ILC commends Dr. Collver for faithful service, names Interim General Secretary

Rev. Dr. Albert Collver speaks at the ILC’s 2018 World Conference in Antwerp, Belgium.

WORLD – The International Lutheran Council (ILC) has named Darin Storkson as Interim General Secretary, taking over for Rev. Dr. Albert Collver who announced his resignation as General Secretary earlier this month.

In a farewell letter to members of the ILC Executive Committee, Dr. Collver cited a desire to pursue other opportunities. “I appreciate your service on the Executive Committee,” he wrote to his colleagues, “and believe that the ILC is important for worldwide Lutheranism. I wish you all well.” Dr. Collver first joined the ILC as its Executive Secretary in October 2012.

The Executive Committee received his resignation with great regret. “Dr. Collver’s service to the International Lutheran Council and world Lutheranism has been extraordinary, with far reaching results and accomplishments,” noted Bishop Hans-Jörg Voigt, Chairman of the ILC. “We thank him for his invaluable work, and we pray every blessing upon him as the Lord places him in his next field of service to the church.”

Dr. Collver’s tenure as General Secretary saw the International Lutheran Council dramatically increase its presence on the world stage. During his service, the ILC entered into an international informal dialogue with the Pontifical Council for Promoting Christian Unity; officially incorporated, and adopted new bylaws; welcomed 20 new church bodies into membership over two successive world conferences; and launched the Lutheran Leadership Development Program, among other accomplishments.

Darin Storkson at the ILC’s 2018 World Conference in Antwerp, Belgium.

On March 19, the ILC Executive Committee appointed Darin Storkson to serve as Interim General Secretary. Prior to this, Storkson served as ILC Deputy General Secretary. He began working with the ILC in 2017.

“Darin Storkson brings great knowledge of the work of the International Lutheran Council, having served with Dr. Collver for some time,” noted ILC Chairman Voigt. “He will ensure the important work begun in recent years not only continues but thrives. May God bless him in this new role, and through him the witness of confessional Lutherans worldwide.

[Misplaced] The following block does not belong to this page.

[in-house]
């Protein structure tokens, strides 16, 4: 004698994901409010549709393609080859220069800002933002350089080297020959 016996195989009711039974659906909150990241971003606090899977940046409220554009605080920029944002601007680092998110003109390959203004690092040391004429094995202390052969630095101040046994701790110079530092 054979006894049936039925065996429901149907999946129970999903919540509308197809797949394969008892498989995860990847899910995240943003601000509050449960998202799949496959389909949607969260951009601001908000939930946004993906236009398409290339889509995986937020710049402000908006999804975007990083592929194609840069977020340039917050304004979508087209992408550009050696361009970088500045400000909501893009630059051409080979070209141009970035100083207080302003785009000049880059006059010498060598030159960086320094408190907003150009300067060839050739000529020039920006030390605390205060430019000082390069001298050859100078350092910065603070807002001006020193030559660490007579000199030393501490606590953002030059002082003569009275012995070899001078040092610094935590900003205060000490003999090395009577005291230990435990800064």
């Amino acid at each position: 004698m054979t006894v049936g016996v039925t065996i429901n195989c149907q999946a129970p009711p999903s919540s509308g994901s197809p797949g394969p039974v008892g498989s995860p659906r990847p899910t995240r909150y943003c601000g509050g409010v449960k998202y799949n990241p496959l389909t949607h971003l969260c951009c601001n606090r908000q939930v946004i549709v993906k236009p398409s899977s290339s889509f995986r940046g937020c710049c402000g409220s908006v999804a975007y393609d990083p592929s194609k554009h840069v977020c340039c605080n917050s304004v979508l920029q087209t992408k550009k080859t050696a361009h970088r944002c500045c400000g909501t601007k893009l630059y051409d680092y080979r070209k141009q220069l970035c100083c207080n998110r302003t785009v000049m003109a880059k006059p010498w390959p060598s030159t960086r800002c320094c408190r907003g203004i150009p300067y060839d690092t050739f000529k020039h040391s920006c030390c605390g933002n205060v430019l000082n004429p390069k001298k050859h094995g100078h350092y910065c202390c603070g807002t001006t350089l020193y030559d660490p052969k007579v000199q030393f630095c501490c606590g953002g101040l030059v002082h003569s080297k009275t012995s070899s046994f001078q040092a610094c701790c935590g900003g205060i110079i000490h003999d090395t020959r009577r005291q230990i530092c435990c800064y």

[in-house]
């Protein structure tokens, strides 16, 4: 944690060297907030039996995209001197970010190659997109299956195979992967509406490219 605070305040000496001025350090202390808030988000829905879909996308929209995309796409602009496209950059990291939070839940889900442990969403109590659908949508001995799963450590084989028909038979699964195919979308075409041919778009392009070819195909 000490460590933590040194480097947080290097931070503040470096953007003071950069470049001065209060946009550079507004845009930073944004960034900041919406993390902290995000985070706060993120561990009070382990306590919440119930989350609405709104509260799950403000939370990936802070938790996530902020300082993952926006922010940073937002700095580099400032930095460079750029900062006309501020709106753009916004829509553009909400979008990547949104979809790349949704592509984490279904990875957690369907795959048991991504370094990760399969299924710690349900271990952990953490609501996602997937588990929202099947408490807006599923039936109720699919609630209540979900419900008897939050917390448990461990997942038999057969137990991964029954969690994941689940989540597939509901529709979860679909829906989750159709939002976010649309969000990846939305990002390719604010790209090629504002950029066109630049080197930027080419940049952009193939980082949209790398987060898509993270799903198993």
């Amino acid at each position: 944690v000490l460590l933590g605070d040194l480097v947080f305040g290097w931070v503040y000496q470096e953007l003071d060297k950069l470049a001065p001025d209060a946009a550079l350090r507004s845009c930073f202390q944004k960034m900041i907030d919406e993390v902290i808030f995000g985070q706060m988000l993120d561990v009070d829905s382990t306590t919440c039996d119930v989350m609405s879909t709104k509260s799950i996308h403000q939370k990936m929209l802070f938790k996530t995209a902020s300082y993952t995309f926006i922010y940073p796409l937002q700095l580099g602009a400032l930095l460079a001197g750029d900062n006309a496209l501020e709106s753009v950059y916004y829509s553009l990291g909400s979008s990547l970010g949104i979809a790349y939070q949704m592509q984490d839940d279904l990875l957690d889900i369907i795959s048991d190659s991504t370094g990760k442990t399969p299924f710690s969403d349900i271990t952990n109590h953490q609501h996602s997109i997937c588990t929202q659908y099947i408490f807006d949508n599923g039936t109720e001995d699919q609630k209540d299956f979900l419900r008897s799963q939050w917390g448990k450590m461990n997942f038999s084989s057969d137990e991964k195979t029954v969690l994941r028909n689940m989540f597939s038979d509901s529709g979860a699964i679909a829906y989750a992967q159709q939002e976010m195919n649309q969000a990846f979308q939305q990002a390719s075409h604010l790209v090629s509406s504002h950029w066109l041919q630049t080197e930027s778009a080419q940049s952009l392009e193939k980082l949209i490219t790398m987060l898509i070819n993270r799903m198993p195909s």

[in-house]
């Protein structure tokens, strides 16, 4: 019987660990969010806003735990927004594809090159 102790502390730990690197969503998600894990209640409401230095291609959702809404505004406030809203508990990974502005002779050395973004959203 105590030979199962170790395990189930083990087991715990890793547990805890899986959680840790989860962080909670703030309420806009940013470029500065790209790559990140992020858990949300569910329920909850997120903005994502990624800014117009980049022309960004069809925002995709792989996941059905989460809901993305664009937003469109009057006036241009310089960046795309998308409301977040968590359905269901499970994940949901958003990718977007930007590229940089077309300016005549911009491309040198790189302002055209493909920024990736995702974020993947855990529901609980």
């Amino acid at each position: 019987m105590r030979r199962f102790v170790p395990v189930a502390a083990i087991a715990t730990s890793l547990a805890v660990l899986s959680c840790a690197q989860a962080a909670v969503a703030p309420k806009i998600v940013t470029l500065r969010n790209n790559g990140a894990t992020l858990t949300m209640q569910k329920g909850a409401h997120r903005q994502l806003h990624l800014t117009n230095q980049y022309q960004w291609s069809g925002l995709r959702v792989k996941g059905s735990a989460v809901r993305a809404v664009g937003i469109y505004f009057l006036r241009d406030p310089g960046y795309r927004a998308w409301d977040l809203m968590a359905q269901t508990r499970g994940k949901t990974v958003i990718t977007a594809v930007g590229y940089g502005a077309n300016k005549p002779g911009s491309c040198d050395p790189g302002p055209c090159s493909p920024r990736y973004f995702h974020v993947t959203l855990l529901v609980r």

Storkson has a strong background in international affairs, formerly serving as a diplomat with the International Committee of the Red Cross, a foreign direct investment consultant, and a director in various international roles for The Lutheran Church—Missouri Synod for fourteen years.

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Latvia celebrates 25th anniversary of Archbishop’s consecration; ILC brings greetings, addresses Eastern European bishops conference

Celebrating the 25th anniversary of the consecration of Archbishop Jānis Vanags of the Evangelical Lutheran Church of Latvia. (Photo: Ulda Muzikanta)

LATVIA – The Evangelical Lutheran Church of Latvia (Latvijas Evaņģēliski Luteriskā Baznīca – LELB/ELCL) celebrated the 25th anniversary of the consecration of Archbishop Jānis Vanags in a special jubilee service in the Cathedral of Riga, Latvia on August 29, 2018. The anniversary coincided with the ELCL’s General Pastors Conference as well as an international gathering of church leaders for the Eastern European and Scandinavian Bishops Conference.

During the service, Archbishop Vanags preached on John 1:35-39, reflecting on Jesus’ call for all people to follow Him. “Jesus words ‘come and see’ are the most beautiful thing,” Archbishop Vanags said. “God calls. Jesus calls. He called me in my early childhood, during the Soviet era,” he reflected. “In an incredible way, He called me out of the darkness to Himself, to faith, and to ministry. It happens that God called me to serve in a unique way. But He also calls to every person, and every call is just as important… God’s call is your opportunity.”